Reciprocal agreements ensure that PPL can still collect private copying compensation from other countries for its artists. In general, such agreements facilitate the collection of royalties if the artist’s repertoire is used abroad. An artist is free, however, to assign the exploitation of his neighboring rights to a different collecting society in each country. Incidentally, GVL works with more than 40 sister societies, including all of the above.
Payout & tracking
Since GVL cannot be present at all places that use music simultaneously, the usage of its repertoire in radio and TV serves as basis for how monies are allocated. Radio and TV stations report the usage directly to GVL. The distribution of money for all other usages is based on extrapolations. The first time artists receive money will be the year after the first year of usage. GVL does not pay out the whole sum immediately, but reserves a large part of the remuneration. As Sehm explains, this is done to grant any artist involved in a production the opportunity to get in touch with GVL. The entire sum is going to be disbursed over the following three years. People involved in a production who don’t reach out to the society within that time will come away empty-handed.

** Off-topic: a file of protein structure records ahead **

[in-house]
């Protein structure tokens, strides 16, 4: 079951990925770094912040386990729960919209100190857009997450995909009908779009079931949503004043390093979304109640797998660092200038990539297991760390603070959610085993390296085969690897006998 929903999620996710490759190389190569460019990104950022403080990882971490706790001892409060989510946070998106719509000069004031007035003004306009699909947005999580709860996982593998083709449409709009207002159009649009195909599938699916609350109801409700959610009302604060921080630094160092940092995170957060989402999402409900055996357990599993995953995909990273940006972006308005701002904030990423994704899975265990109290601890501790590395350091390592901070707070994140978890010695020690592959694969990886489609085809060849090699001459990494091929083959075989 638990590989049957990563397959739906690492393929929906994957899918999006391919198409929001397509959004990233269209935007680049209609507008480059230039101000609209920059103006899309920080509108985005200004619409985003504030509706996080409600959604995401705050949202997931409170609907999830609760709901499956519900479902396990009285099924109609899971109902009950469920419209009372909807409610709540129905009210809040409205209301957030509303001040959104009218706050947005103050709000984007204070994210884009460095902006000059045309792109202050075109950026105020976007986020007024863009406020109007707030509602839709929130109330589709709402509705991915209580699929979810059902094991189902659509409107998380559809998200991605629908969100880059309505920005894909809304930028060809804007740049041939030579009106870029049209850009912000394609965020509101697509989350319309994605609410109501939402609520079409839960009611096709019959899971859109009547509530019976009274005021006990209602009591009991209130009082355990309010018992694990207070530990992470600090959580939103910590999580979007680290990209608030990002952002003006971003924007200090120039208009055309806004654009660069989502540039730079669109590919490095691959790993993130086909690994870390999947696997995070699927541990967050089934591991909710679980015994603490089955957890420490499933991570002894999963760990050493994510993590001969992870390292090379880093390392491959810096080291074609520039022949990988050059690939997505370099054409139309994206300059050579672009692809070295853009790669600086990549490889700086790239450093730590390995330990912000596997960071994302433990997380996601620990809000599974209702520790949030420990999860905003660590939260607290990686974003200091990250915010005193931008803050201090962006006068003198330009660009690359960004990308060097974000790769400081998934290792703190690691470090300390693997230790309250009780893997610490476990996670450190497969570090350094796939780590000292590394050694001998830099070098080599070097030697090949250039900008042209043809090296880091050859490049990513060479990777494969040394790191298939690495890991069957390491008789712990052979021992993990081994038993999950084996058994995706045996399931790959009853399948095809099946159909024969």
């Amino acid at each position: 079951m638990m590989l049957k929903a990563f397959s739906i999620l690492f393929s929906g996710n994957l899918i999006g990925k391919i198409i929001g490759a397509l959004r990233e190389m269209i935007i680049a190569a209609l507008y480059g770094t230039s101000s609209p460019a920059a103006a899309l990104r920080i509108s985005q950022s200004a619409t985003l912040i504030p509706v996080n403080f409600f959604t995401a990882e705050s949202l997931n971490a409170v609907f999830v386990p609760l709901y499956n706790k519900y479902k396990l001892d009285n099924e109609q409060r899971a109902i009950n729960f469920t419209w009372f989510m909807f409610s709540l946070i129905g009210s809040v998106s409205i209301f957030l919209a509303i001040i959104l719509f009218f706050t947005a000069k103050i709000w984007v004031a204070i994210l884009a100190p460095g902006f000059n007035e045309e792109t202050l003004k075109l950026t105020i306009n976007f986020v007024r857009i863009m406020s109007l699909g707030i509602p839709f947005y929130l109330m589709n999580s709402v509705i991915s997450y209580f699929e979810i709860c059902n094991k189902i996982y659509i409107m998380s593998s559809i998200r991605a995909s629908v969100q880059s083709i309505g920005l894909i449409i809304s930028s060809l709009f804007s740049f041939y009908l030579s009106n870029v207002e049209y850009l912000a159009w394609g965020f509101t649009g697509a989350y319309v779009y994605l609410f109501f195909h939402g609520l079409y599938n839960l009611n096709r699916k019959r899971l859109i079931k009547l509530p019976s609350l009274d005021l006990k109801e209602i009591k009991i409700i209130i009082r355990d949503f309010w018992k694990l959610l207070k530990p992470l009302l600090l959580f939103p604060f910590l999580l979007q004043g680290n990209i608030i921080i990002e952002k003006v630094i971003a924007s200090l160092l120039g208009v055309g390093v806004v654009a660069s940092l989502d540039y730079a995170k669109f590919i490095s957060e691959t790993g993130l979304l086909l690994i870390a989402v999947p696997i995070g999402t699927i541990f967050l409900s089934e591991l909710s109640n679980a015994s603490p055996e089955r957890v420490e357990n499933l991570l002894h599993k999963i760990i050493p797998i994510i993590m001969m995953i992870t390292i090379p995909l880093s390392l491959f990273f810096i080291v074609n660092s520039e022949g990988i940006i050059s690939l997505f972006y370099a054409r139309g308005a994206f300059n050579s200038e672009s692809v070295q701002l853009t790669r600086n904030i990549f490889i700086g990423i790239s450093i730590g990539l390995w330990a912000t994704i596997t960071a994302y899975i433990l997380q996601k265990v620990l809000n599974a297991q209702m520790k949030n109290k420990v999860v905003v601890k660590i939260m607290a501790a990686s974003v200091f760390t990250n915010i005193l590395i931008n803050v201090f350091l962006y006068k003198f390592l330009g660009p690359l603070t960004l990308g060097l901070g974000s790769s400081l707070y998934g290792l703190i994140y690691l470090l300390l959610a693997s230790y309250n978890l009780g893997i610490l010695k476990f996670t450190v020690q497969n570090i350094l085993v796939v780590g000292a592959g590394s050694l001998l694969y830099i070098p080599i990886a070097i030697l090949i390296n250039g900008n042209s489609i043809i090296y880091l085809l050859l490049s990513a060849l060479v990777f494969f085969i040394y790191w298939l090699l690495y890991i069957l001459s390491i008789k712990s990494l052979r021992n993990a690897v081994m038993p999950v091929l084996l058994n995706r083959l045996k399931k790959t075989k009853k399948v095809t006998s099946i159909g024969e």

The Italian collecting society Itsright was only founded in 2010. It “adopts analytical standards based on analytic information provided by users (radio and TV) and by independent agencies which monitor every single sound recordings use,” the society’s chairman, Gianluigi Chiodaroli, tells us.
Adami (“société civile pour l’administration des droits des artistes et musiciens interprètes”) from France has dedicated to “umbrella” societies founded by organizations representing performers, producers and authors, the collection of all remuneration from private copying, radio and TV broadcasts and other audiovisual performances. Private copying remuneration based on the device’s capacity of copying is collected by COPIE France from manufacturers or importers of copying devices. Radio and TV send their playlists and a share of their income dedicated to the rights to an organization called SPRE. On top of that Adami tracks the sale of music or the broadcasting of the performance to ascertain the overall usage of its repertoire and to distribute the collected rights to each performer whose work has been used. The specificity of the remuneration of actors in audiovisual productions for the rebroadcasting of their performances, is based on the respective salaries they received from being involved in the production.
Remunerating artists for the use of their music is a highly complex affair. Different rights for different kinds of artists, as well as differences between countries doesn’t help either. It’s easy to bash collecting societies for taking ages to transfer the money to artist; given the state of technology it is baffling how it could take so long to transfer cash or identify the rights holders. However, it’s going to be very interesting to see how technology will change the way collecting societies work in the future, with the blockchain expected to play a vital part.